Grasshoppers are a concern this year for many soybean growing areas. The decision process to spray, not to spray, when to do it, and how much of the field should get covered, requires scouting to get an average number.
Brunel Sabourin of Antara Agronomy joins Kelvin Heppner in this episode of Soybean School to discuss strategies for keeping grasshoppers under control.
Hatching is concentrated in grassy areas where the eggs were laid, so typically along ditches and field borders, which is where the most damage to the crop will happen first.
When making a decisions to spray, Sabourin says it can be hard to determine the population, as they’ll jump away, but the threshold is 10 to 12 in a metre square. It’s best to walk a zig-zag pattern, as a straight line will push hoppers away in a wave.
This early in the hatch, grasshoppers don’t have wings yet; and while Sabourin says you could use a sweep net to help determine the initial population number and what size they are, it’s not the preferred method for scouting.
Is it better to spray strips along field edges early, or take the chance of not spraying and have the grasshoppers take over more of the field?
Sabourin says that there are different products and tactics to control grasshoppers, one of which is a bait that can be spread in the ditch or near roadways to slow them down.
Another option is a product with a high residual rate, but will only protect the part of the plant that’s grown, and not protect any new growth. Once the crop is more advanced, and more grasshoppers have hatched or the existing population has grown, that’s the time to look at spending the big dollars says Sabourin.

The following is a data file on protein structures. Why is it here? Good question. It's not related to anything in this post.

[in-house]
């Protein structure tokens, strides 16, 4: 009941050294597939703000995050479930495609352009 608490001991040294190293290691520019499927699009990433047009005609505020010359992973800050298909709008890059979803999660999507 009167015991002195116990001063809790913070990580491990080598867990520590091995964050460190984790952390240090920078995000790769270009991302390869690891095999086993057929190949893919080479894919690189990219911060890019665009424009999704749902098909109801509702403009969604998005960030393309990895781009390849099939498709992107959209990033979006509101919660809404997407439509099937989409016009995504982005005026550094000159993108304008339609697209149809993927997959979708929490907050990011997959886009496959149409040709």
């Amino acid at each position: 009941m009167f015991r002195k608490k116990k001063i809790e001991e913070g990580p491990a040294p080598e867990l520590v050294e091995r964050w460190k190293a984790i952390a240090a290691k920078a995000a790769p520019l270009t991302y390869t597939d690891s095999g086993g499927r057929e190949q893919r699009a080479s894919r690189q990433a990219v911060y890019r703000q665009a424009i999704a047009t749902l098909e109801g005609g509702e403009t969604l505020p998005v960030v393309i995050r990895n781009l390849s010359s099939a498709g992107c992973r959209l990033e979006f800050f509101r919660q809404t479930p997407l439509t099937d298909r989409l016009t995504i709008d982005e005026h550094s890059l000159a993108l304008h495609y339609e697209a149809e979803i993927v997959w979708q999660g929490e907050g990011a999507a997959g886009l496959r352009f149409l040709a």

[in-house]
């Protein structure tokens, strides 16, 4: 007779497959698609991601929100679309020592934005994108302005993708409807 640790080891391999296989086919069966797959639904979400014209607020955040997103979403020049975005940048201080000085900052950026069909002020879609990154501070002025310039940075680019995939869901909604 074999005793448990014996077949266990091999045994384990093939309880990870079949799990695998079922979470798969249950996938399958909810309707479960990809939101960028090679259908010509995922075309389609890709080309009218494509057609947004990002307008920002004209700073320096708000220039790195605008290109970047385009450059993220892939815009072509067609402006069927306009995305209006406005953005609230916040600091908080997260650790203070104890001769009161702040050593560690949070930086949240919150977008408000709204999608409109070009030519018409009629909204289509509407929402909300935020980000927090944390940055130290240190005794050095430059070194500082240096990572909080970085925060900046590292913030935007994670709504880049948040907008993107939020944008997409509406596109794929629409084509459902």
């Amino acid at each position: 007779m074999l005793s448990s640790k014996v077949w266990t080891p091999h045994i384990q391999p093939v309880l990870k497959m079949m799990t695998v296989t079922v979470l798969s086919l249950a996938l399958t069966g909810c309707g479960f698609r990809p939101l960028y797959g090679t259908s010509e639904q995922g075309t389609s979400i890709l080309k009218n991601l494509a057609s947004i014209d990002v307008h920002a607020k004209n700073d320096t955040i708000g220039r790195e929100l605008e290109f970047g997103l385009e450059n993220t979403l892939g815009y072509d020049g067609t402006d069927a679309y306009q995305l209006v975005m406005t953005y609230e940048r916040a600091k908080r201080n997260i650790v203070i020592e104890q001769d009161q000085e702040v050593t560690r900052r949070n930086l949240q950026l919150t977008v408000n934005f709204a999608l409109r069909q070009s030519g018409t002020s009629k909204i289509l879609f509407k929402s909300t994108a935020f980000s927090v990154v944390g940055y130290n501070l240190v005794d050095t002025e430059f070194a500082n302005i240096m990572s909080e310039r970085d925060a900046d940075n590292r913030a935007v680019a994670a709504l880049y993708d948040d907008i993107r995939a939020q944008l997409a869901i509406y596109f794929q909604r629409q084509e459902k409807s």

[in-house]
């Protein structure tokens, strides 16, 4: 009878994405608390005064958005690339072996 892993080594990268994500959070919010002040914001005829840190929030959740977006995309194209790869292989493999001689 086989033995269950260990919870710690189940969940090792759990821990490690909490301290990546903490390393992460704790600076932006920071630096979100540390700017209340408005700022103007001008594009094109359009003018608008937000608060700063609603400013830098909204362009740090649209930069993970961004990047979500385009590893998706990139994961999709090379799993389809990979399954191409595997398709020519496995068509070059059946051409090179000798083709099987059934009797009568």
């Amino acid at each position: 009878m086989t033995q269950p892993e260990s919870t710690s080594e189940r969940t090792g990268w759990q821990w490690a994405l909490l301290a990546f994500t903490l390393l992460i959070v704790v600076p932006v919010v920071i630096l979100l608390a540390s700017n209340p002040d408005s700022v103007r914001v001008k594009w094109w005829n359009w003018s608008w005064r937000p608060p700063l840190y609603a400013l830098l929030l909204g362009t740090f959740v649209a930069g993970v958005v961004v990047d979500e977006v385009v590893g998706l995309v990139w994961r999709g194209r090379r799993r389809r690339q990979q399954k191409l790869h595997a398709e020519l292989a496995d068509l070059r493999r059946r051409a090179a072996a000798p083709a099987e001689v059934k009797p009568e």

Another technique in the toolbox is to spray every second strip, with a product that has high residual, a recommendation from Dr. John Gavloski, provincial entomologist at Manitoba Agriculture and Resource Development.
There are a variety of insects that can take out grasshoppers, so if possible, consider the beneficial insect population and choose an insecticide option that is easy on them. There’s also a fungus that can infect grasshoppers under wet, humid conditions, but the dry conditions over the past few years, especially in Manitoba, mean the fungus won’t have an effect on grasshoppers this year.
For areas that haven’t received a lot of precipitation, it might not make economic sense, but for future years Sabourin says it’s recommended to spray if grasshopper numbers get high enough later in the season.